included; and most all of them difficult, if not nearly impossible to find the aircraft’s critically important airworthiness information?
Perhaps one reason is the FARs themselves. FAR 43.09 and FAR 43.11 explain in exacting detail what is required to be included in a legal maintenance Return to Service entry. FAR 91.417 states explain in exacting detail what is required to be included in an aircraft’s maintenance record and how long that information needs to be retained. But, nowhere will you find any reference in the FARs as to how this important information is to be formatted or displayed.
Unfortunately, this leaves the important task of gathering and displaying this information to technicians that (to be honest) would rather troubleshoot and fix a problem with an aircraft than properly administer the paperwork associated with the maintenance event.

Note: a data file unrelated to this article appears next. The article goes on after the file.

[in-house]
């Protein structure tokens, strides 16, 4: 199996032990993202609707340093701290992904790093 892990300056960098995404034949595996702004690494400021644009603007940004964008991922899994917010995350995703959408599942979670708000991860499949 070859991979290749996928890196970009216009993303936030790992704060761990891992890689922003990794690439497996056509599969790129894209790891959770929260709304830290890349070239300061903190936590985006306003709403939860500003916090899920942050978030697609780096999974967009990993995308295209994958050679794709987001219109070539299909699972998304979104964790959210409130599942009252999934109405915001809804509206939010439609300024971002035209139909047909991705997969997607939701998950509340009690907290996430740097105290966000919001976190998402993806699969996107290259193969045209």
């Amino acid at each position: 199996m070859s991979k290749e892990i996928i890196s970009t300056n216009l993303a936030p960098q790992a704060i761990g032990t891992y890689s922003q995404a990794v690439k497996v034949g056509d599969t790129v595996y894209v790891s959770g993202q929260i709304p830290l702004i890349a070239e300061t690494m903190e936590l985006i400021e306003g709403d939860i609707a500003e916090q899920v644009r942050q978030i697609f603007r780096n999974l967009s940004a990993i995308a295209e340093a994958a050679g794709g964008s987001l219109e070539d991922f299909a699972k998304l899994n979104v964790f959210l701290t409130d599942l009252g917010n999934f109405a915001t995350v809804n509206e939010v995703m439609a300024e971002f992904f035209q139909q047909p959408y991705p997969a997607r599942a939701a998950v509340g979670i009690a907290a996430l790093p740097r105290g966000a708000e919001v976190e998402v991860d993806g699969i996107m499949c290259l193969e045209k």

Adding to these woes is the fact that without a defined outline for accumulating the information into a concise record, we are left with the reality that as many different types of technicians there are to do the work, there are just as many ideas on how to gather and display this important information.
THE BOTTOM LINE
What we could use is a guide or template to follow that describes what a thorough and proper logbook should look like. Its use would greatly benefit the entire business aircraft industry if most everyone in the industry followed these recommendations. Unfortunately, it doesn’t look like this type of information will ever be addressed by the FAA, and/or written into the FARs making them a rule.
Some aircraft OEMs do include their version of a proper logbook with each new aircraft; but this record organization/hierarchy created by the OEM soon falls prey to the calamities that happen to most aircraft logbooks, and they quickly join the ranks of the utterly disorganized.